Foreign journalists in Austria were reporting hundreds of similar antisemitic incidents throughout the nation. Some noted a sharp increase in suicides, as thousands of Jews tried desperately to emigrate only to encounter roadblocks wherever they turned. Their difficulty in leaving “Greater Germany” was not with the Nazis, who, faced with the problem of including an additional 200,000 Jews in the Reich, were eager to see Jews leave the country as long as they left their money and other possessions behind. The problem was with other nations, most of whom had no interest in accepting thousands of penniless Jewish refugees.

 

Between 1,500 and 3,500 Austrian Jews applied for immigration visas to come to the United States in the days following the Anschluss. President Franklin Roosevelt was sympathetic to their plight but believed he did not have the public’s support to ask Congress to change the quota system under which immigrants were admitted.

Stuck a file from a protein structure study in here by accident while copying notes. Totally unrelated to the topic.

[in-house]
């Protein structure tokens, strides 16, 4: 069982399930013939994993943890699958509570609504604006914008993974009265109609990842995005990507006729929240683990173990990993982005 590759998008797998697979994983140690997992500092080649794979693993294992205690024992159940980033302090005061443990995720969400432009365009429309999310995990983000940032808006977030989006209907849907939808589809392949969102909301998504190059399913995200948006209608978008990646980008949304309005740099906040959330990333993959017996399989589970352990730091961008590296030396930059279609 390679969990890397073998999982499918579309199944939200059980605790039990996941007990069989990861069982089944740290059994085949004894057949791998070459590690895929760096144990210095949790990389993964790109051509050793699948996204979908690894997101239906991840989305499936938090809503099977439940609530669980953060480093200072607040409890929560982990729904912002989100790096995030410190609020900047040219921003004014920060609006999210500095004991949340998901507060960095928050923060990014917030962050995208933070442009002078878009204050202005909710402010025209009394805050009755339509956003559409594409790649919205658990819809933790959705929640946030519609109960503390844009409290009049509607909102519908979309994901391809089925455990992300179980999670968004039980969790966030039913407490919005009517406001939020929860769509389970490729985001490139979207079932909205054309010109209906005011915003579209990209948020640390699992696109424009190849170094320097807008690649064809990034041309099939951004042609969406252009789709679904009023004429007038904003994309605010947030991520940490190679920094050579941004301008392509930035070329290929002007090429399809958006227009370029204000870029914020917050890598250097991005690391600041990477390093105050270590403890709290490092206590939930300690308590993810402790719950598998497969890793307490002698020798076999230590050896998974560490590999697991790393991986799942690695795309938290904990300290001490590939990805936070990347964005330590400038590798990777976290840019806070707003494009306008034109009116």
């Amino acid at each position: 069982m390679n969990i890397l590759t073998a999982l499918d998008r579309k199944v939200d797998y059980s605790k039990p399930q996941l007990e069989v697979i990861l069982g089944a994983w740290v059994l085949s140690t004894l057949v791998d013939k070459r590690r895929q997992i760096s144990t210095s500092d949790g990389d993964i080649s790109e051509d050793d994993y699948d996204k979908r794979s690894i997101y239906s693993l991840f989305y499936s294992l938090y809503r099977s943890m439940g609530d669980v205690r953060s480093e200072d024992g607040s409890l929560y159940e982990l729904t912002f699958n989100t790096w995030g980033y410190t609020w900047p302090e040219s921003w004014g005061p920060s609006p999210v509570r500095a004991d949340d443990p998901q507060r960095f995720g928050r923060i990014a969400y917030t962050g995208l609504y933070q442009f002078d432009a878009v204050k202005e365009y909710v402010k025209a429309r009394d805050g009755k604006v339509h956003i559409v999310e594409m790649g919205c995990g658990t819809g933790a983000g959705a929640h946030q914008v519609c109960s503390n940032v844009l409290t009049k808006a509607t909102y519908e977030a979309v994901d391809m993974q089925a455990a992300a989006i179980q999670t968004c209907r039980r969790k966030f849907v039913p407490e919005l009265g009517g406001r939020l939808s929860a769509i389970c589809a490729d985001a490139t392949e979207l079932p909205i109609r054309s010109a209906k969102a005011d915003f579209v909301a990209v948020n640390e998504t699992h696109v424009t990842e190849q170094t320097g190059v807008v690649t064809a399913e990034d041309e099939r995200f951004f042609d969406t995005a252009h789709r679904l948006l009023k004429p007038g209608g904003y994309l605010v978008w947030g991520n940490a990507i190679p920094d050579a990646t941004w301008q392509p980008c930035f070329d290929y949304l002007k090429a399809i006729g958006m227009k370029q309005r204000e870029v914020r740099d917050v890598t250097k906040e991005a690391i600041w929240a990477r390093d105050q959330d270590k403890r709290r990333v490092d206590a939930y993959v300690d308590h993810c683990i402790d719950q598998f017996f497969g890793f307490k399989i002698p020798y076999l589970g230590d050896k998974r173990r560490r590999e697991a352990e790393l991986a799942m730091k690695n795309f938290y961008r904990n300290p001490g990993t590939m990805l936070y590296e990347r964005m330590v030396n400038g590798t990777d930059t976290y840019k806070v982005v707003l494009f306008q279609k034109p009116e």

A poll published in Fortune magazine in 1938 reveals much about public opinion in the United States.

 

Attitudes toward Allowing German, Austrian, and Other Political Refugees into the United States, July 1938

We should encourage their arrival even if our immigration quotas are raised: 4.9%

We should allow their arrival but not raise our immigration quotas: 18.2%

Given our current conditions, we should keep them out: 67.4%

I don’t know: 9.5%